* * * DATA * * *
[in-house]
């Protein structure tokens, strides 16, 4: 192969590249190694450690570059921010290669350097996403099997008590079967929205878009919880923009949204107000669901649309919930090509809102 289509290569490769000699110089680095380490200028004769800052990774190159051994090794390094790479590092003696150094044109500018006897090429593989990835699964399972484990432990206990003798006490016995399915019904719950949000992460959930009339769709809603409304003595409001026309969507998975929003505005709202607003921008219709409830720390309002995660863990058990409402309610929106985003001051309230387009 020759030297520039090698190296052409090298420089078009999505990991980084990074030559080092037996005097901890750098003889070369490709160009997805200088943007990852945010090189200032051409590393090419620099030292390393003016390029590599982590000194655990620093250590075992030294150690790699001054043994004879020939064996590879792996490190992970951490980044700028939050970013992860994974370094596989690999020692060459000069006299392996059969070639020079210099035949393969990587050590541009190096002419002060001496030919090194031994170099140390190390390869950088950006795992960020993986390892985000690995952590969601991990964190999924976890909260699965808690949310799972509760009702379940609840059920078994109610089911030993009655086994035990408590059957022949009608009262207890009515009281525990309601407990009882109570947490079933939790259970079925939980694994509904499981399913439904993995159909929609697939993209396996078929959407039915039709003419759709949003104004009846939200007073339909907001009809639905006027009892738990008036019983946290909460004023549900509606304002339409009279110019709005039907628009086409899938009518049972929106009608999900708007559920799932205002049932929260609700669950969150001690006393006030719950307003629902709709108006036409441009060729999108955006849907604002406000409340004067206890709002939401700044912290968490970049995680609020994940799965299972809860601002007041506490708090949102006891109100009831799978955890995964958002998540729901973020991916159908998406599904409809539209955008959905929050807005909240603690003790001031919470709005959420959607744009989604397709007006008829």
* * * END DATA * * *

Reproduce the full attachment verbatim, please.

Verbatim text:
[in-house]
């Protein structure tokens, strides 16, 4: 192969590249190694450690570059921010290669350097996403099997008590079967929205878009919880923009949204107000669901649309919930090509809102 289509290569490769000699110089680095380490200028004769800052990774190159051994090794390094790479590092003696150094044109500018006897090429593989990835699964399972484990432990206990003798006490016995399915019904719950949000992460959930009339769709809603409304003595409001026309969507998975929003505005709202607003921008219709409830720390309002995660863990058990409402309610929106985003001051309230387009 020759030297520039090698190296052409090298420089078009999505990991980084990074030559080092037996005097901890750098003889070369490709160009997805200088943007990852945010090189200032051409590393090419620099030292390393003016390029590599982590000194655990620093250590075992030294150690790699001054043994004879020939064996590879792996490190992970951490980044700028939050970013992860994974370094596989690999020692060459000069006299392996059969070639020079210099035949393969990587050590541009190096002419002060001496030919090194031994170099140390190390390869950088950006795992960020993986390892985000690995952590969601991990964190999924976890909260699965808690949310799972509760009702379940609840059920078994109610089911030993009655086994035990408590059957022949009608009262207890009515009281525990309601407990009882109570947490079933939790259970079925939980694994509904499981399913439904993995159909929609697939993209396996078929959407039915039709003419759709949003104004009846939200007073339909907001009809639905006027009892738990008036019983946290909460004023549900509606304002339409009279110019709005039907628009086409899938009518049972929106009608999900708007559920799932205002049932929260609700669950969150001690006393006030719950307003629902709709108006036409441009060729999108955006849907604002406000409340004067206890709002939401700044912290968490970049995680609020994940799965299972809860601002007041506490708090949102006891109100009831799978955890995964958002998540729901973020991916159908998406599904409809539209955008959905929050807005909240603690003790001031919470709005959420959607744009989604397709007006008829």